How do you see the 5G related preparations of telecom operators?
The 5G commercial launch has been delayed as compared to many other countries. But, the advantage which India has both for telcos and industries is that there is so much learning which can come to India. Capgemini and many of these global MNCs play a crucial role because when we work on similar projects in other countries and in other regions like Europe, America and Asia Pacific, all of this knowledge is then kind of readily available to us in India.
And, a lot of these projects are also actually delivered out of India. So, even the skills and the people’s capability are also very much in India. But then the fine tuning which is required is what works for India. The local customization will happen. India has had a very short phase of 5G trials. Now whenever 5G is commercially available India will go straight into a rollout of 5G and will see a quick adoption.
What sort of work Capgemini is doing with Indian telcos?
In the telco space, we are working with Airtel, which launched the 5G for business program and we are partnering with them. So, two of our use cases have actually been deployed in Airtel Manesar’s lab. Capgemini also works with many of the industry clients in India, many of them being our global MNC clients who have large R&D setups, global R&D IT hubs or operations based out of India.
How big is the 5G opportunity in the enterprise market?
5G will have an overarching impact on industries, on society and on people. So, all our lives will be impacted by 5G adoption into the enterprises. We as end consumers work with different varieties of businesses and enterprises in our day-to-day lives. Our day-to-day work, the health services which we take, the society, its safety, the transportation, when all of these industries get impacted by 5G automatically it impacts us as a society and impacts the whole economy. 5G for enterprises is the true KPI and that’s the true potential.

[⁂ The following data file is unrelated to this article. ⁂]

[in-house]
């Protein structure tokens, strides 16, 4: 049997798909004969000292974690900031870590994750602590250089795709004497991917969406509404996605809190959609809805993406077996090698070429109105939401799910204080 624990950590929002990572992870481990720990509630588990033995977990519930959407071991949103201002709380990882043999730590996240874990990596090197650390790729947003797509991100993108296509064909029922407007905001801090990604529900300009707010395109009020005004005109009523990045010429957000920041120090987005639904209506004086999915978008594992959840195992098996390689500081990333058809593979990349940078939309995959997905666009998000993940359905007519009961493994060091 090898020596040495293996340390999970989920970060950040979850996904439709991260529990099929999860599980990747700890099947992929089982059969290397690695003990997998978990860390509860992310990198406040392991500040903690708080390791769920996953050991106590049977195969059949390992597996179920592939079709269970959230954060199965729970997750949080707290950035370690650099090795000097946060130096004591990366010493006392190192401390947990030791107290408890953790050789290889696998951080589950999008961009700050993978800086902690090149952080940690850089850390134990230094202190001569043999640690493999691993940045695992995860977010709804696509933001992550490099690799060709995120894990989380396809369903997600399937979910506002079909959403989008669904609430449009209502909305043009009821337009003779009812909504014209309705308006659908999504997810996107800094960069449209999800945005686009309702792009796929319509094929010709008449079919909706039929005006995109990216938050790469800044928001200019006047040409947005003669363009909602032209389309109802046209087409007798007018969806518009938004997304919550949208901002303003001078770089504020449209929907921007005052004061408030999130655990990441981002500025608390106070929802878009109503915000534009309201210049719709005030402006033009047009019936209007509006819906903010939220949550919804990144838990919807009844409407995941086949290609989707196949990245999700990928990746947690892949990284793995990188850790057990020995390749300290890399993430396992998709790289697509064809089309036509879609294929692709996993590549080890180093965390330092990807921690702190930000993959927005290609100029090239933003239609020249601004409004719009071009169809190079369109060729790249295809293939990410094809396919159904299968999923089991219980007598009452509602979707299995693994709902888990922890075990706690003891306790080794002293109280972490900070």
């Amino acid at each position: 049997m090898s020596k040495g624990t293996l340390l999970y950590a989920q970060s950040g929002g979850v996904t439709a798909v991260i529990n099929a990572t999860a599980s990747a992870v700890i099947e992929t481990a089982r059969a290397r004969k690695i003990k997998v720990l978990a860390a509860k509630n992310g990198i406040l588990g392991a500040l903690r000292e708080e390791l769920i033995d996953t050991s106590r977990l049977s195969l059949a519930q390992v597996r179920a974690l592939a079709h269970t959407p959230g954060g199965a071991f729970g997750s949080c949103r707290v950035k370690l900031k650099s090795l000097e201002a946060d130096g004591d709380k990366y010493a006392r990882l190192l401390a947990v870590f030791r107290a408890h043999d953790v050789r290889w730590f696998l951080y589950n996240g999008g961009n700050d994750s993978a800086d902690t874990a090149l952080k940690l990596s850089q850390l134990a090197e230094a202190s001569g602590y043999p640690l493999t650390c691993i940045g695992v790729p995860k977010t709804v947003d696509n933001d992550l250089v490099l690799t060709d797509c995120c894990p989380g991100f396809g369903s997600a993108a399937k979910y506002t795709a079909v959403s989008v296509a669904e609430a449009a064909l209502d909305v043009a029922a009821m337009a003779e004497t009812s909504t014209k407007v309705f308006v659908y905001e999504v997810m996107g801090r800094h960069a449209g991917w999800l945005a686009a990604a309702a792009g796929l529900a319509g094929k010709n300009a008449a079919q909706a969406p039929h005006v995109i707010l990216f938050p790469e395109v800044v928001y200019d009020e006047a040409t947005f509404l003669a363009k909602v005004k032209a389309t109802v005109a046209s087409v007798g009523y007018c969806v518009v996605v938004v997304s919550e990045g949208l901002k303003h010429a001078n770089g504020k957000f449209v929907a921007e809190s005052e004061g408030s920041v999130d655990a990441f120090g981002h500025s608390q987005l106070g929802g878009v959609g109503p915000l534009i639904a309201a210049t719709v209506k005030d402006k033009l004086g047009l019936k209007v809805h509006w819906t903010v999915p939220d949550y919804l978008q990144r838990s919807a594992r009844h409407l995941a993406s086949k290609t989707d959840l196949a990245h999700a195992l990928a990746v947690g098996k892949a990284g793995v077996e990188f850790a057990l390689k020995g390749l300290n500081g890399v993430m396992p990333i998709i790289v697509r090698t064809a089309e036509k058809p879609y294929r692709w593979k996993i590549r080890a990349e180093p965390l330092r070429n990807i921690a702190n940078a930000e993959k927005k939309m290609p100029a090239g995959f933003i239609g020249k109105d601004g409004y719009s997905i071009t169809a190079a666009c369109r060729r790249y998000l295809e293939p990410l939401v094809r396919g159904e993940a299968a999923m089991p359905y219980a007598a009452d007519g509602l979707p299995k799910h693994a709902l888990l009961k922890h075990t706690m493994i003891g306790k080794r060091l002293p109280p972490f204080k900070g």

What are your views on 5G private networks? Should enterprises be getting the spectrum or telcos should get all the spectrum?
Private networks are one of the solution options of 5G. So, when you look at industries there are certain key capabilities which are very specific. Safety, security and the protection of their data are some of the key demands. So, a private network in 5G is one solution which ensures that all the data and all the connectivity which is there in the particular enterprise campus stays within the campus and doesn’t go out. This is not possible in a macro network or in a telco network because in a telco network, it will be ubiquitously available, and anybody can use it or latch it. And hence private networks are one of the key solution offerings with respect to 5G for its adoption towards industries.
With that comes the question as to who should own the spectrum. The key issue is that there should be enough spectrum available. If there is enough availability, it really doesn’t matter how and in what way the spectrum is distributed. If the spectrum is available in good volumes and is economically viable, I think the problem will be solved.
Also, the adoption of 5G for industries is an ecosystem play. Having their own spectrum just gives them better control and better surety on their plans and the dependency goes down. For example, I am an enterprise who is running a big operation, if I have a sure shot spectrum for a 10-year period, then that just gives me more surety and guarantee of being able to manage my operations and that also with a connectivity component which is very integral and key for my operations.